Another was the aether theory. ... And then another was the law of action at a distance, which included gravitation and Coulomb's law. Well, of course, when you get down to sub-atomic distances you have to do something about that too. And all of this had not yet had any effect on Nernst. After I came to California in 1913, I reviewed a book on the atom by J.J. Thomson, the man who had done more than anybody else to elucidate the structure of matter. And in it there was no refernce to Bohr, to the Bohr atom. He had a formula which allowed him to keep the electrons at a distance from the nucleus, just picked out of the sky.
Kuhn:Had you been yourself taught to take atoms pretty seriously before you went to Germany?
Hildebrand:Well, yes, although (Cook's) discoveries, the discovery of the electron, showed that there must be something smaller than atoms. And I used to use that in my early teaching at Pennsylvania, which began in 1907, as evidence that atoms were composed of something or other. But there was, of course,... Prout's hypothesis. That, of course, gave a hint that there must be something structural about atoms. And I was much impressed by that. That together with the electron indicated that atoms were not indestructible, that they had a structure.
Kuhn:But you had not been brought up to take a point of view like Ostwald's?
No, oh no, no. No, that was too theoretical, as a matter of fact, for Smith. Smith was more than anything else an analyst and a — well, an analyst. He had a vast store of practical knowledge and feeling for chemical reactions. He'd say, "Well, if you add a little more hydrochloric acid and boil it a little longer it'll come out right."
Well, organic chemistry of the day consisted largely of this sort of lore, and a leading professor was a man who had, more of it than the younger fellows had. But he had, very little theory. We were rarely asked, a theoretical question by Smith, and Smith pooh-poohed some of the theory, especially the ionic theory.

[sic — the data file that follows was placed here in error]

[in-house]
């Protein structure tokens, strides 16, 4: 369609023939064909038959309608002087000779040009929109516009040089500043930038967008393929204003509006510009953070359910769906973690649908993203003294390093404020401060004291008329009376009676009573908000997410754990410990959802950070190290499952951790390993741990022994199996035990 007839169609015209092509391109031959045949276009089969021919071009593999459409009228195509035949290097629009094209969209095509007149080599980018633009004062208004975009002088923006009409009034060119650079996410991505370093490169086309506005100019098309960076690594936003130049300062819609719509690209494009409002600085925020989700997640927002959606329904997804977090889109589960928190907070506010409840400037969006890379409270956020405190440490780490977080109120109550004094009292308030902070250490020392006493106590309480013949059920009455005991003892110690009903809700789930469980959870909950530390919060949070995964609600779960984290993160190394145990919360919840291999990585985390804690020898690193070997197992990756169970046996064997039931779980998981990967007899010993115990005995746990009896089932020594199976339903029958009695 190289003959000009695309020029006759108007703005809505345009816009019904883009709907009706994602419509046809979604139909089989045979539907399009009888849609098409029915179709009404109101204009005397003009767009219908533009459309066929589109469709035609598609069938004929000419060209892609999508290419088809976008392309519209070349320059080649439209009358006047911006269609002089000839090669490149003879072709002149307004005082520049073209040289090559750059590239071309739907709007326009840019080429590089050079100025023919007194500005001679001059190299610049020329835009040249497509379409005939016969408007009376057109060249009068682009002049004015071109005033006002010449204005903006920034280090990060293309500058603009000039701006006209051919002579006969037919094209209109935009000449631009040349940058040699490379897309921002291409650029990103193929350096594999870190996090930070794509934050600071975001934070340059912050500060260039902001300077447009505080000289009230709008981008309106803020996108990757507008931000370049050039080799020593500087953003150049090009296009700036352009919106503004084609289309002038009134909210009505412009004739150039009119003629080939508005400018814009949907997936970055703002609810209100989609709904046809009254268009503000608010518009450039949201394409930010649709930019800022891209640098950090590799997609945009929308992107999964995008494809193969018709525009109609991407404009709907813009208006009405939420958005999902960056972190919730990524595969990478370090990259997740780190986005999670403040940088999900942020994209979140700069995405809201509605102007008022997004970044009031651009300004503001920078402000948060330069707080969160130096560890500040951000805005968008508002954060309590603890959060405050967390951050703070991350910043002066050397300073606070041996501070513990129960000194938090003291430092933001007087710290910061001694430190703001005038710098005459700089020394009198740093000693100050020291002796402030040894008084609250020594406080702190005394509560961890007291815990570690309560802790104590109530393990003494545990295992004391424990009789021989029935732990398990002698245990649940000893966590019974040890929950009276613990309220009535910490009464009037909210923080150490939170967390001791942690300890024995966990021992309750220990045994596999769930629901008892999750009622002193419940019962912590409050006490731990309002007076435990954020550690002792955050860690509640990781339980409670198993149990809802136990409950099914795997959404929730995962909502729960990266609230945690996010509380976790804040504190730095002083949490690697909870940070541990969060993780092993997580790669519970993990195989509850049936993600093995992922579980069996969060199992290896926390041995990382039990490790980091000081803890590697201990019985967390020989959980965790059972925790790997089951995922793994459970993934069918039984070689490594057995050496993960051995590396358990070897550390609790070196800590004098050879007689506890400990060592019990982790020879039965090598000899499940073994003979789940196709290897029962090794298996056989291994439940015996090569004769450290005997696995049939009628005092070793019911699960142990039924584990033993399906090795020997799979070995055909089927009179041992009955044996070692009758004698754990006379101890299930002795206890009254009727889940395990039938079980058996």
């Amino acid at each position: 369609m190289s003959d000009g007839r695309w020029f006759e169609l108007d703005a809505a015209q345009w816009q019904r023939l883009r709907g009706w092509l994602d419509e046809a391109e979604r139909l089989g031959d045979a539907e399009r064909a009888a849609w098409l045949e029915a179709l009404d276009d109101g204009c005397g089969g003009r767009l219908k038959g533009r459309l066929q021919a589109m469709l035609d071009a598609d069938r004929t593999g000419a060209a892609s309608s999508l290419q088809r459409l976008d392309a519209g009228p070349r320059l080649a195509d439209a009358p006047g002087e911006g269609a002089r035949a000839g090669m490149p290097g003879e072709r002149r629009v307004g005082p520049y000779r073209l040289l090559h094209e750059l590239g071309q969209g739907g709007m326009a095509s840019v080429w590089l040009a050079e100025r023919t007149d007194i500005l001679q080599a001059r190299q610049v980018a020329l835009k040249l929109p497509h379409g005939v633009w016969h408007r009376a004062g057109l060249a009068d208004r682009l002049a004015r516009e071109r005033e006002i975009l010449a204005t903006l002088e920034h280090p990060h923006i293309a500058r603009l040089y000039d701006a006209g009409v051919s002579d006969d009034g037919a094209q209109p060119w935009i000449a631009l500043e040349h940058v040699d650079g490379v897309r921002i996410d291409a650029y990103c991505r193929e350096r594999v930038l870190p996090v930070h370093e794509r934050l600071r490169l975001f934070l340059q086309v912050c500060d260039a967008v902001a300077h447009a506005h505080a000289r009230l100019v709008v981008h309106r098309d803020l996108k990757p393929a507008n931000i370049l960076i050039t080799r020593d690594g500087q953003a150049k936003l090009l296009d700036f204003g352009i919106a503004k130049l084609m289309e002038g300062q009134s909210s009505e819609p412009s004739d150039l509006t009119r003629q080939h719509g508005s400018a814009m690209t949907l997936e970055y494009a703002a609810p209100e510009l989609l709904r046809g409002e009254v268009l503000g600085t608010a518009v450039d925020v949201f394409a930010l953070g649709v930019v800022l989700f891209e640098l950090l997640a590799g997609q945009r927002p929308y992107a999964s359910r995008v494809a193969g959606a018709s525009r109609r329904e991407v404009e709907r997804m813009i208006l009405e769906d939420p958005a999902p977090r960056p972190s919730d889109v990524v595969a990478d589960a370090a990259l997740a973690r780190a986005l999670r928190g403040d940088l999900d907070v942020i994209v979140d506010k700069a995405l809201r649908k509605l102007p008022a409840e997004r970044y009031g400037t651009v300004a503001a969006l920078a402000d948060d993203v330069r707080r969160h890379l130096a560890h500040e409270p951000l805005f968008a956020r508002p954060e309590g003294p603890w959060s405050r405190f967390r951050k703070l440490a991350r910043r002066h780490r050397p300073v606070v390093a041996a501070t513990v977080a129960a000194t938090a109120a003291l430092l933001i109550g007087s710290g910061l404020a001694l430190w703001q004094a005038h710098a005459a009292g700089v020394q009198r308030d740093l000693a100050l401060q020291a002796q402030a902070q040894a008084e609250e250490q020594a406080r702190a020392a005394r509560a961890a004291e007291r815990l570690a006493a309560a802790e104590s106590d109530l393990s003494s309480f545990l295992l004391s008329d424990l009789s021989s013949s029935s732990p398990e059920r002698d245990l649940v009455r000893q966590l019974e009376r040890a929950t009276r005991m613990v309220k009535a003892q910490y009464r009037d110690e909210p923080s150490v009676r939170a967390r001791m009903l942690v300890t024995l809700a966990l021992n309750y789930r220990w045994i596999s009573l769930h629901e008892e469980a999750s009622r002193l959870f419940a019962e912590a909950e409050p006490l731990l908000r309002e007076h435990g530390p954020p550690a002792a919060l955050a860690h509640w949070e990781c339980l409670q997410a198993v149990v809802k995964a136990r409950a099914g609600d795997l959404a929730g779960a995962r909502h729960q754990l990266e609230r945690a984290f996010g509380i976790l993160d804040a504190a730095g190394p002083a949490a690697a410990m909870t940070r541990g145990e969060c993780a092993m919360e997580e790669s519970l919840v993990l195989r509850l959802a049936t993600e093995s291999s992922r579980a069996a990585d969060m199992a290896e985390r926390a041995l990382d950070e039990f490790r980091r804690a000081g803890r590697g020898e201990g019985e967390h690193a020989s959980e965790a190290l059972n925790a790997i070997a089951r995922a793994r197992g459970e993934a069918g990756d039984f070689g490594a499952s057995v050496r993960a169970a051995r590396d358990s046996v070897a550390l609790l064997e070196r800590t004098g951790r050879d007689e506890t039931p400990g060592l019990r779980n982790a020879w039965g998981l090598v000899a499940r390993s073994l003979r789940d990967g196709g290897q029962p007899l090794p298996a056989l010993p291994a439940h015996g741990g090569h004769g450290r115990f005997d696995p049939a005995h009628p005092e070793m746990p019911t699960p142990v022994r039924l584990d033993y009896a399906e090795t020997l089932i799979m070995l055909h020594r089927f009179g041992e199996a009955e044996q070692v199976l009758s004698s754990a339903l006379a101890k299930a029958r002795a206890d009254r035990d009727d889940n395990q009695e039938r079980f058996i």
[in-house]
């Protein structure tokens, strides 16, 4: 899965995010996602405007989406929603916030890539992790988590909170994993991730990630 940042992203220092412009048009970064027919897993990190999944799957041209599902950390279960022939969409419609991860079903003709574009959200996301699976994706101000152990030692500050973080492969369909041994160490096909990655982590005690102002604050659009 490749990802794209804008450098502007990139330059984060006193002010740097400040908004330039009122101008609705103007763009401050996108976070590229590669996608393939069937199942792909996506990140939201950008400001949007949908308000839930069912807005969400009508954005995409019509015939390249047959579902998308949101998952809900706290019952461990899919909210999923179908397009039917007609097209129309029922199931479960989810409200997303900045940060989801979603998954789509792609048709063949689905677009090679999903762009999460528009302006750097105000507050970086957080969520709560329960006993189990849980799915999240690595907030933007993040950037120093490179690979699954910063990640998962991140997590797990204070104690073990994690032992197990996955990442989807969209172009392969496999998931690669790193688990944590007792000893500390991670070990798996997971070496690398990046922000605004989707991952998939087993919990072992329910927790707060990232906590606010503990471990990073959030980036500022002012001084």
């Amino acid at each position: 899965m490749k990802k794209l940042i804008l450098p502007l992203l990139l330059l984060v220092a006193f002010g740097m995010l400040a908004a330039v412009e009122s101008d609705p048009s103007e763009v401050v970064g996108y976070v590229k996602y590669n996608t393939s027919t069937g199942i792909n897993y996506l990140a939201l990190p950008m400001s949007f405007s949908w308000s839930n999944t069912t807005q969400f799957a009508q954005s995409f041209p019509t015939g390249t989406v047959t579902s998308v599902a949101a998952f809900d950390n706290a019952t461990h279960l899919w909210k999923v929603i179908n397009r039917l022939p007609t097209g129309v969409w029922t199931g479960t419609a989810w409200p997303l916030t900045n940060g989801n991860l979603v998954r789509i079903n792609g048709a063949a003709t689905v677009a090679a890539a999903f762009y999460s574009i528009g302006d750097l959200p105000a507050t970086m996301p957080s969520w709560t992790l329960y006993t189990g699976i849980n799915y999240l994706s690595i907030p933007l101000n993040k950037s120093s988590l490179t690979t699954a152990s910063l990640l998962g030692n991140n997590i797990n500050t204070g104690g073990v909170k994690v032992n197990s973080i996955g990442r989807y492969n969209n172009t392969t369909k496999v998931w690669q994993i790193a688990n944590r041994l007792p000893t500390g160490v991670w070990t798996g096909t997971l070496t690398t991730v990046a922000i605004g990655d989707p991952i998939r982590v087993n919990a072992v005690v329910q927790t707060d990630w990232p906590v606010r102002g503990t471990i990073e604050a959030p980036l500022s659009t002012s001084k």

Well, even when I came back as an instructor, if I mentioned ions, he would allow me to do it, but he had a sort of cynical smile on his face implying that he thought I'd get that nonsense knocked out of my head as I got a little older. He didn't understand — he and (Conberg) at Wisconsin and Armstrong in England, did not understand that when you put salt in your soup you're not adding metallic sodium and chlorine, that the electrons made a difference, and the chloride ion is a totally different substance from chlorine gas. But I was tremendously impressed by all those things. I wanted to understand them. And they weren't the kind, of questions that seemed important to Smith. He said, "Can you analyze sulphuric acid? I don't care if you do it by mass action or ionic theory but can you analyze it?"
That was his attitude.
Heilbron:Was Nernst already interested in the quantum theory when you arrived? And talking about it?
No, I don't recall any mention of it.
* * *